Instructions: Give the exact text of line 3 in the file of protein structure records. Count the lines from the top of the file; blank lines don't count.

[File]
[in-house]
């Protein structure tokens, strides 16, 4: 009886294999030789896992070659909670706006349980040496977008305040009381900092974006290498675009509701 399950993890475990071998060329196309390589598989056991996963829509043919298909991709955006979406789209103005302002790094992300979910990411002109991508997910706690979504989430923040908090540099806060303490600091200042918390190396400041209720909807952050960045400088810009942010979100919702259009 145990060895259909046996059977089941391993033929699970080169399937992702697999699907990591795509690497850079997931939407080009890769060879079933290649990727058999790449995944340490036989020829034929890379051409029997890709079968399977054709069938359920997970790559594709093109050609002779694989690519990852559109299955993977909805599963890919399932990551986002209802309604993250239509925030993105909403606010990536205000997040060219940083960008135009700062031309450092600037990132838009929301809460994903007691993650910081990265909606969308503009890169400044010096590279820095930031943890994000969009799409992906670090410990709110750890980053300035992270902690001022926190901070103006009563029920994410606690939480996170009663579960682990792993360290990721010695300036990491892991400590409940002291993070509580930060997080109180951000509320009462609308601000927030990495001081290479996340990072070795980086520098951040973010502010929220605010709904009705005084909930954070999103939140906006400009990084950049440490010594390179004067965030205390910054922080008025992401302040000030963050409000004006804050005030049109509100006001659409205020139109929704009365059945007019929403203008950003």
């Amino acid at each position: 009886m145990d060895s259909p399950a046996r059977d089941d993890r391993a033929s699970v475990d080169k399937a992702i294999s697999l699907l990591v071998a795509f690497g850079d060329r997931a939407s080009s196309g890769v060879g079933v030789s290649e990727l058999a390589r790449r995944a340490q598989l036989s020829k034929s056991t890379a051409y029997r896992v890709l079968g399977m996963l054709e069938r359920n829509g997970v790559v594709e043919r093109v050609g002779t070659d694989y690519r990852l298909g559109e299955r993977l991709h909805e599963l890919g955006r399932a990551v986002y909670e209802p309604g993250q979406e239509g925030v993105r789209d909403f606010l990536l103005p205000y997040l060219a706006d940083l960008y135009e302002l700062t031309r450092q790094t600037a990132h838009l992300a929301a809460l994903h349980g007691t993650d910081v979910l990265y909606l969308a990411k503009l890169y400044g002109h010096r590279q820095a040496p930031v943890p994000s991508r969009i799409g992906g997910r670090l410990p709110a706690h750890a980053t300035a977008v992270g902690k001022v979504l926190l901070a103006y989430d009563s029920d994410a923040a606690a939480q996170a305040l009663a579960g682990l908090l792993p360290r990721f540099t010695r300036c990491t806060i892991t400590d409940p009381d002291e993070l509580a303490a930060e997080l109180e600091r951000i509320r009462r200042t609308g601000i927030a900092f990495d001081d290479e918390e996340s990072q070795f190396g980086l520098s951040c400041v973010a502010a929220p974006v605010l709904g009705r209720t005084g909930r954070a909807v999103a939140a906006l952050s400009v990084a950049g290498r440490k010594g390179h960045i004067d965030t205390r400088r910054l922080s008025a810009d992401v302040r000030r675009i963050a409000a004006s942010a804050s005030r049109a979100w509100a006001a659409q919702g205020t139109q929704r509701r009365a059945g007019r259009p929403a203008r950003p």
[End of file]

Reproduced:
């Amino acid at each position: 009886m145990d060895s259909p399950a046996r059977d089941d993890r391993a033929s699970v475990d080169k399937a992702i294999s697999l699907l990591v071998a795509f690497g850079d060329r997931a939407s080009s196309g890769v060879g079933v030789s290649e990727l058999a390589r790449r995944a340490q598989l036989s020829k034929s056991t890379a051409y029997r896992v890709l079968g399977m996963l054709e069938r359920n829509g997970v790559v594709e043919r093109v050609g002779t070659d694989y690519r990852l298909g559109e299955r993977l991709h909805e599963l890919g955006r399932a990551v986002y909670e209802p309604g993250q979406e239509g925030v993105r789209d909403f606010l990536l103005p205000y997040l060219a706006d940083l960008y135009e302002l700062t031309r450092q790094t600037a990132h838009l992300a929301a809460l994903h349980g007691t993650d910081v979910l990265y909606l969308a990411k503009l890169y400044g002109h010096r590279q820095a040496p930031v943890p994000s991508r969009i799409g992906g997910r670090l410990p709110a706690h750890a980053t300035a977008v992270g902690k001022v979504l926190l901070a103006y989430d009563s029920d994410a923040a606690a939480q996170a305040l009663a579960g682990l908090l792993p360290r990721f540099t010695r300036c990491t806060i892991t400590d409940p009381d002291e993070l509580a303490a930060e997080l109180e600091r951000i509320r009462r200042t609308g601000i927030a900092f990495d001081d290479e918390e996340s990072q070795f190396g980086l520098s951040c400041v973010a502010a929220p974006v605010l709904g009705r209720t005084g909930r954070a909807v999103a939140a906006l952050s400009v990084a950049g290498r440490k010594g390179h960045i004067d965030t205390r400088r910054l922080s008025a810009d992401v302040r000030r675009i963050a409000a004006s942010a804050s005030r049109a979100w509100a006001a659409q919702g205020t139109q929704r509701r009365a059945g007019r259009p929403a203008r950003p």